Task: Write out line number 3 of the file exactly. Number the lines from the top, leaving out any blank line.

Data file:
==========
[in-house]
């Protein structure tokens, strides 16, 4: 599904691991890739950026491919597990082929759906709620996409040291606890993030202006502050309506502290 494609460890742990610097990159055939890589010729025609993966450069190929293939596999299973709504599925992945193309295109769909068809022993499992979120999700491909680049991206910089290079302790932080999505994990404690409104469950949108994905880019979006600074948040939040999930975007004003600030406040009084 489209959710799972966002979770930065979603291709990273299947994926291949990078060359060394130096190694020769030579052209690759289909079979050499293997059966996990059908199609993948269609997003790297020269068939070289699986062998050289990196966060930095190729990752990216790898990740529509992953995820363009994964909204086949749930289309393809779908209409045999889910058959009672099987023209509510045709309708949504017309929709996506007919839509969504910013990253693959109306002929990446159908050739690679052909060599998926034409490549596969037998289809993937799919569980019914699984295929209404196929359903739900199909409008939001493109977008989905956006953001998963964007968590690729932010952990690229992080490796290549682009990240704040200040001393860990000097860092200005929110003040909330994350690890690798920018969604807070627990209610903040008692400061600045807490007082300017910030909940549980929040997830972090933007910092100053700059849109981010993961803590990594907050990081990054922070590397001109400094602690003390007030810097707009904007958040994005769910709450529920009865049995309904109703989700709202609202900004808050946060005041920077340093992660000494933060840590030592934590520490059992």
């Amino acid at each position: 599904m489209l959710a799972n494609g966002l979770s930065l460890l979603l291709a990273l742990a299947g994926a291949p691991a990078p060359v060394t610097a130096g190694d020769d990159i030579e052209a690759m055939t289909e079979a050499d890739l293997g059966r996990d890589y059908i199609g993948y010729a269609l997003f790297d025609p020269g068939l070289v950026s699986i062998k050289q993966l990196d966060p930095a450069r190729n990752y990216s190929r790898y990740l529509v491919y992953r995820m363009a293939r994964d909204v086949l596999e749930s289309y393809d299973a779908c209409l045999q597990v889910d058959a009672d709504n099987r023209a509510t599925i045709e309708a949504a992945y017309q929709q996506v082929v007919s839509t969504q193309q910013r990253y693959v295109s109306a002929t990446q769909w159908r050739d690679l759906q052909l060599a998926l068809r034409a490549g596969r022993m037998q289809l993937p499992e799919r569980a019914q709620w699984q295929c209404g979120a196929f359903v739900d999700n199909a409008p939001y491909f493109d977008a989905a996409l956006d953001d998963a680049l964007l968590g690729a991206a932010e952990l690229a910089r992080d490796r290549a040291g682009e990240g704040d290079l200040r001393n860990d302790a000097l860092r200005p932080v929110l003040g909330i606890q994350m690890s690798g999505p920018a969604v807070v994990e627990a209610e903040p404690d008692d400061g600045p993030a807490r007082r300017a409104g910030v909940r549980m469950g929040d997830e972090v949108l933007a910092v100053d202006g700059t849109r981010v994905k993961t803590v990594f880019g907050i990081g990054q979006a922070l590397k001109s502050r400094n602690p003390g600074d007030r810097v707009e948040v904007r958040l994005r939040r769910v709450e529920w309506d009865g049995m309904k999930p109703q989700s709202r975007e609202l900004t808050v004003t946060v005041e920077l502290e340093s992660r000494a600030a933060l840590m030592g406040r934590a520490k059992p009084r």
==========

């Amino acid at each position: 599904m489209l959710a799972n494609g966002l979770s930065l460890l979603l291709a990273l742990a299947g994926a291949p691991a990078p060359v060394t610097a130096g190694d020769d990159i030579e052209a690759m055939t289909e079979a050499d890739l293997g059966r996990d890589y059908i199609g993948y010729a269609l997003f790297d025609p020269g068939l070289v950026s699986i062998k050289q993966l990196d966060p930095a450069r190729n990752y990216s190929r790898y990740l529509v491919y992953r995820m363009a293939r994964d909204v086949l596999e749930s289309y393809d299973a779908c209409l045999q597990v889910d058959a009672d709504n099987r023209a509510t599925i045709e309708a949504a992945y017309q929709q996506v082929v007919s839509t969504q193309q910013r990253y693959v295109s109306a002929t990446q769909w159908r050739d690679l759906q052909l060599a998926l068809r034409a490549g596969r022993m037998q289809l993937p499992e799919r569980a019914q709620w699984q295929c209404g979120a196929f359903v739900d999700n199909a409008p939001y491909f493109d977008a989905a996409l956006d953001d998963a680049l964007l968590g690729a991206a932010e952990l690229a910089r992080d490796r290549a040291g682009e990240g704040d290079l200040r001393n860990d302790a000097l860092r200005p932080v929110l003040g909330i606890q994350m690890s690798g999505p920018a969604v807070v994990e627990a209610e903040p404690d008692d400061g600045p993030a807490r007082r300017a409104g910030v909940r549980m469950g929040d997830e972090v949108l933007a910092v100053d202006g700059t849109r981010v994905k993961t803590v990594f880019g907050i990081g990054q979006a922070l590397k001109s502050r400094n602690p003390g600074d007030r810097v707009e948040v904007r958040l994005r939040r769910v709450e529920w309506d009865g049995m309904k999930p109703q989700s709202r975007e609202l900004t808050v004003t946060v005041e920077l502290e340093s992660r000494a600030a933060l840590m030592g406040r934590a520490k059992p009084r």